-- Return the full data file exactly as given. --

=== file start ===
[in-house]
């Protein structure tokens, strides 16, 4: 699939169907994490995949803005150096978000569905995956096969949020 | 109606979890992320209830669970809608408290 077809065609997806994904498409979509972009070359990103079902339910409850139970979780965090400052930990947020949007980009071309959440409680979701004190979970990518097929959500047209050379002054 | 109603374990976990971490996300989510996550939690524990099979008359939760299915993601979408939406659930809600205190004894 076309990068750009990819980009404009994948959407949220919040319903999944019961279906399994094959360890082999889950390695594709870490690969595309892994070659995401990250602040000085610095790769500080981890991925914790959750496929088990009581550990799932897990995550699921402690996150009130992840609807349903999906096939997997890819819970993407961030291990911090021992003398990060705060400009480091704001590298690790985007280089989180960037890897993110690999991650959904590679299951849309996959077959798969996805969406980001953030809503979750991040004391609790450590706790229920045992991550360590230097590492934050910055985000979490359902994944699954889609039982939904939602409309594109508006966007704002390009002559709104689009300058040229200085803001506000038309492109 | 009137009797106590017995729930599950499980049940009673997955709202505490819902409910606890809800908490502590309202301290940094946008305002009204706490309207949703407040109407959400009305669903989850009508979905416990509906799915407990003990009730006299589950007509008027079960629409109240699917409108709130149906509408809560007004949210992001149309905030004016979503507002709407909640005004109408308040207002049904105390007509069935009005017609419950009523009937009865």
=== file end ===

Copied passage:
[in-house]
């Protein structure tokens, strides 16, 4: 699939169907994490995949803005150096978000569905995956096969949020 | 109606979890992320209830669970809608408290 077809065609997806994904498409979509972009070359990103079902339910409850139970979780965090400052930990947020949007980009071309959440409680979701004190979970990518097929959500047209050379002054 | 109603374990976990971490996300989510996550939690524990099979008359939760299915993601979408939406659930809600205190004894 076309990068750009990819980009404009994948959407949220919040319903999944019961279906399994094959360890082999889950390695594709870490690969595309892994070659995401990250602040000085610095790769500080981890991925914790959750496929088990009581550990799932897990995550699921402690996150009130992840609807349903999906096939997997890819819970993407961030291990911090021992003398990060705060400009480091704001590298690790985007280089989180960037890897993110690999991650959904590679299951849309996959077959798969996805969406980001953030809503979750991040004391609790450590706790229920045992991550360590230097590492934050910055985000979490359902994944699954889609039982939904939602409309594109508006966007704002390009002559709104689009300058040229200085803001506000038309492109 | 009137009797106590017995729930599950499980049940009673997955709202505490819902409910606890809800908490502590309202301290940094946008305002009204706490309207949703407040109407959400009305669903989850009508979905416990509906799915407990003990009730006299589950007509008027079960629409109240699917409108709130149906509408809560007004949210992001149309905030004016979503507002709407909640005004109408308040207002049904105390007509069935009005017609419950009523009937009865």